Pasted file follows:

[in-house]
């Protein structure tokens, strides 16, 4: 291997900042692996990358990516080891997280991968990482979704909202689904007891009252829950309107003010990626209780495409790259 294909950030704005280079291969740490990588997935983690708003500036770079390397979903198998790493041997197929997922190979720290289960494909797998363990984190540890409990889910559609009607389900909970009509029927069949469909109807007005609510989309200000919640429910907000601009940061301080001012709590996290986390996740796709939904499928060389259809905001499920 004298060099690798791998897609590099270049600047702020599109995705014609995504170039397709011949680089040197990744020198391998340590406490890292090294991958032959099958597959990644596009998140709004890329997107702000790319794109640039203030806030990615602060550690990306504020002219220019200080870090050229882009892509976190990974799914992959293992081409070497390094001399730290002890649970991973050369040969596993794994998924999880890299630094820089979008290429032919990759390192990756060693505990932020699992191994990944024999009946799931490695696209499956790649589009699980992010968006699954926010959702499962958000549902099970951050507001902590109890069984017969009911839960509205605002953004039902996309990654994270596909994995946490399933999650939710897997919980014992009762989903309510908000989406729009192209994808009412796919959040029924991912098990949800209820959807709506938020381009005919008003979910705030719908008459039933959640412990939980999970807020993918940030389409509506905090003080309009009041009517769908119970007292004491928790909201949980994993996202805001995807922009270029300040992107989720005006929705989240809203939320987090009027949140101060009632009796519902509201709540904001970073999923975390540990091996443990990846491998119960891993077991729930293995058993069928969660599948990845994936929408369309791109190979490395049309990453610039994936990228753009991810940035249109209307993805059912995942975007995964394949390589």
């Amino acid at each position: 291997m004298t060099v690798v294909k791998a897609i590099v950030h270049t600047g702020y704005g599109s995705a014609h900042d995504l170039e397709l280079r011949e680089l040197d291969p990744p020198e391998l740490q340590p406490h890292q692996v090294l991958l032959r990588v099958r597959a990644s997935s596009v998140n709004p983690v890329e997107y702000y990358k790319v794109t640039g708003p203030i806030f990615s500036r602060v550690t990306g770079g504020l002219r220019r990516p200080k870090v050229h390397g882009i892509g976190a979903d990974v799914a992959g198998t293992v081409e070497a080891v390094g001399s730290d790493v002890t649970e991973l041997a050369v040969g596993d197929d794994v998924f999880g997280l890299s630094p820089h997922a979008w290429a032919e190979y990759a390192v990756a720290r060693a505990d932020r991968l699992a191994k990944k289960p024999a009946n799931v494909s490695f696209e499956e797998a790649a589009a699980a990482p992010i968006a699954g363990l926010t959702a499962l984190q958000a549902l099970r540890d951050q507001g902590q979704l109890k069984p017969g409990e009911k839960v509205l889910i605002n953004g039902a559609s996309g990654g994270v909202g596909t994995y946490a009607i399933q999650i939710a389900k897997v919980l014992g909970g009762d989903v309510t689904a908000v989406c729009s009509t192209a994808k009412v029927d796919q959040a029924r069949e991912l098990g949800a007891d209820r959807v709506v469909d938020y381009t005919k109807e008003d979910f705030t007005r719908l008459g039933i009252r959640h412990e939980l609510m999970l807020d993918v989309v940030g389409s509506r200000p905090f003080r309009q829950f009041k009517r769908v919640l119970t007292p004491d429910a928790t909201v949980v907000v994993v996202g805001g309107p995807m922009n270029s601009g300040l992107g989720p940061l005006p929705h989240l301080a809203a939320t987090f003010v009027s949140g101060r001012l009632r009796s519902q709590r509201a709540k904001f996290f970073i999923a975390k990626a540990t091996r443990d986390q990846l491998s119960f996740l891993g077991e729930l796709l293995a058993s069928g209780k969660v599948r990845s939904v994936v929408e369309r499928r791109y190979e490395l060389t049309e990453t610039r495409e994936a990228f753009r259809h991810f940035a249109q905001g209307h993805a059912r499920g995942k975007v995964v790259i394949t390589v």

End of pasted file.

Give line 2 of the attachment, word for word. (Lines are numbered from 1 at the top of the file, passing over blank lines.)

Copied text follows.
């Protein structure tokens, strides 16, 4: 291997900042692996990358990516080891997280991968990482979704909202689904007891009252829950309107003010990626209780495409790259 294909950030704005280079291969740490990588997935983690708003500036770079390397979903198998790493041997197929997922190979720290289960494909797998363990984190540890409990889910559609009607389900909970009509029927069949469909109807007005609510989309200000919640429910907000601009940061301080001012709590996290986390996740796709939904499928060389259809905001499920 004298060099690798791998897609590099270049600047702020599109995705014609995504170039397709011949680089040197990744020198391998340590406490890292090294991958032959099958597959990644596009998140709004890329997107702000790319794109640039203030806030990615602060550690990306504020002219220019200080870090050229882009892509976190990974799914992959293992081409070497390094001399730290002890649970991973050369040969596993794994998924999880890299630094820089979008290429032919990759390192990756060693505990932020699992191994990944024999009946799931490695696209499956790649589009699980992010968006699954926010959702499962958000549902099970951050507001902590109890069984017969009911839960509205605002953004039902996309990654994270596909994995946490399933999650939710897997919980014992009762989903309510908000989406729009192209994808009412796919959040029924991912098990949800209820959807709506938020381009005919008003979910705030719908008459039933959640412990939980999970807020993918940030389409509506905090003080309009009041009517769908119970007292004491928790909201949980994993996202805001995807922009270029300040992107989720005006929705989240809203939320987090009027949140101060009632009796519902509201709540904001970073999923975390540990091996443990990846491998119960891993077991729930293995058993069928969660599948990845994936929408369309791109190979490395049309990453610039994936990228753009991810940035249109209307993805059912995942975007995964394949390589």